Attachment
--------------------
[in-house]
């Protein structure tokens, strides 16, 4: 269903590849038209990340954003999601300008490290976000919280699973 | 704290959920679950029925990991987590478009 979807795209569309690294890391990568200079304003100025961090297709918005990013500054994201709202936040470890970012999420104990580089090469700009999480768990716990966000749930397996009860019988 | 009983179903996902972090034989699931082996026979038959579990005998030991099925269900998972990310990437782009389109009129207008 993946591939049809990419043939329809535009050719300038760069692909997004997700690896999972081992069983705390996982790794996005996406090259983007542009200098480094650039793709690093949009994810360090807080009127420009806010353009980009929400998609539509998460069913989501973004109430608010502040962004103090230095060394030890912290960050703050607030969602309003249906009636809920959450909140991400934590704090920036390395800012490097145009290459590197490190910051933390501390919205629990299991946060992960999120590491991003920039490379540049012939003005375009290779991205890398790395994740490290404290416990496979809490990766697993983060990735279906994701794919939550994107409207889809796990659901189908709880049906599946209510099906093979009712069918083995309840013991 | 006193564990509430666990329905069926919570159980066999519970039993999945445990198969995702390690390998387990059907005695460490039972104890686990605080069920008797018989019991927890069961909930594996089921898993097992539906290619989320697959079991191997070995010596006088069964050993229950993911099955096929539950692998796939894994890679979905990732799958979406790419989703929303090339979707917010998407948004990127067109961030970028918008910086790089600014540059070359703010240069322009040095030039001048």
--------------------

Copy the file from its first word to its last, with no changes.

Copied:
[in-house]
């Protein structure tokens, strides 16, 4: 269903590849038209990340954003999601300008490290976000919280699973 | 704290959920679950029925990991987590478009 979807795209569309690294890391990568200079304003100025961090297709918005990013500054994201709202936040470890970012999420104990580089090469700009999480768990716990966000749930397996009860019988 | 009983179903996902972090034989699931082996026979038959579990005998030991099925269900998972990310990437782009389109009129207008 993946591939049809990419043939329809535009050719300038760069692909997004997700690896999972081992069983705390996982790794996005996406090259983007542009200098480094650039793709690093949009994810360090807080009127420009806010353009980009929400998609539509998460069913989501973004109430608010502040962004103090230095060394030890912290960050703050607030969602309003249906009636809920959450909140991400934590704090920036390395800012490097145009290459590197490190910051933390501390919205629990299991946060992960999120590491991003920039490379540049012939003005375009290779991205890398790395994740490290404290416990496979809490990766697993983060990735279906994701794919939550994107409207889809796990659901189908709880049906599946209510099906093979009712069918083995309840013991 | 006193564990509430666990329905069926919570159980066999519970039993999945445990198969995702390690390998387990059907005695460490039972104890686990605080069920008797018989019991927890069961909930594996089921898993097992539906290619989320697959079991191997070995010596006088069964050993229950993911099955096929539950692998796939894994890679979905990732799958979406790419989703929303090339979707917010998407948004990127067109961030970028918008910086790089600014540059070359703010240069322009040095030039001048």